Concerning the corporate governance variables, this study reports institutional ownership (OWNER) has a positive impact on firm value. This finding is consistent with Allen et al. (2000) who explain with better information gathering, higher dividend payouts and better monitoring, which reduces the agency conflicts. Institutional ownership is predominant in the Sri Lankan stock market. Manawaduge et al. (2009) suggest that a very high percentage of shares on the Sri Lankan stock market are owned by institutional investors. Lee (2010) explains that due to the undeveloped equity market and weak investor protection, domestic investors are reluctant to invest in emerging markets with low levels of corporate governance reform. This may be one reason why institutional ownership is dominant in Sri Lanka. Next, it is noted that firm size and firm age have a negatively effect on firm financial performance, at 5 % significance level, suggesting large older firms are less efficient than smaller younger firms. Moreover, the leverage ratio is positively related to Tobin's Q ratio, at the 1 % significance level, indicating that with more debt, there is a greater increase in company financial performance.

Female board directors effect on agency performance

Female board directors and their effect on Q dummy free cash flow measure of agency costs are reported in Table 5. Within this measure, a positive coefficient means high agency costs and a negative one implies low agency costs. Table 5 column 2 reports that the percentage for female directors (PWOMEN) does not have a significant impact on agency cost. However, column 3 and column 4 reported that the presence of women on a board (DWOMEN) and board gender diversity (DIVERSITY) have a 5 % significant positive impact on agency cost proxy (QFCF). This may be the group in whihc heterogeneity increases communication, managerial and coordination costs and misalignment with owners' interests. Further, greater gender diversity among board members generates more critical questions and, thus, more conflicts; decision-making will be more time-consuming and less effective. This result coincides with several previous studies that demonstrate the gender diversity increases firm agency cost (Jurkus et al. 2008, 2011). This result leads to reject hypothesis 2 and indicates that board gender diversity increases agency problem of Sri Lankan firms.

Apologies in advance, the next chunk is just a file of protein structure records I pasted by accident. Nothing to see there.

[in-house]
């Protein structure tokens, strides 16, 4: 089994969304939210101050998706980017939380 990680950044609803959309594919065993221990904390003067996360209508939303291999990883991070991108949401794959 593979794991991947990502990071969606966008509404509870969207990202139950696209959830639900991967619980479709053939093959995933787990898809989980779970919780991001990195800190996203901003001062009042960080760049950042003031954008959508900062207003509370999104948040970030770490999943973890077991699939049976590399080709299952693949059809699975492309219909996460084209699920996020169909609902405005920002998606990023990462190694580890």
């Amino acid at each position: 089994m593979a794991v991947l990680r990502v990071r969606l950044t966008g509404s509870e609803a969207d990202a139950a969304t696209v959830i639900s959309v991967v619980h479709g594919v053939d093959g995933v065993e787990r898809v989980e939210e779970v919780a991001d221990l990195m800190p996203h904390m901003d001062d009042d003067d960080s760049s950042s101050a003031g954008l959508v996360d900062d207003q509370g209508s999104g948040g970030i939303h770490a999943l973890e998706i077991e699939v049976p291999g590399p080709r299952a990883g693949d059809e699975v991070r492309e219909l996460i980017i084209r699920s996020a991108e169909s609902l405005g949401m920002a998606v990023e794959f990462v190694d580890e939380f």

Table 5 Panel data Tobit regression analysis results of agency cost

Consideration of the corporate governance variables in Table 5 reveals institute ownership is negatively related with Tobin's Q at the 1 % significance level, indicating institutional ownership decreases LPCs' agency conflicts. Moreover, this finding is in line with Shleifer and Vishny (1997). Based on the efficient monitoring hypothesis, when the percentage of institutional owners increases, there is a decrease in LPC agency conflicts. Furthermore, the coefficient of BOARD variable is positively and statistically significant at 5 % level for LPCs' agency costs, which indicates large boards increase LPCs' agency conflicts. The sign on debt in the result indicates that an increase in debt is associated with an increase in agency costs for LPCs. This finding is in line with Singh and Davidson (2003) who find a significant positive relationship for leverage in their study of larger companies. A negative relationship is evident between firm size (LNSALES) and firm age (AGE) and firm free cash flow growth dummy agency cost proxy. This result suggests that larger and mature LPCs may be subject to fewer agency costs.

Conclusion and discussion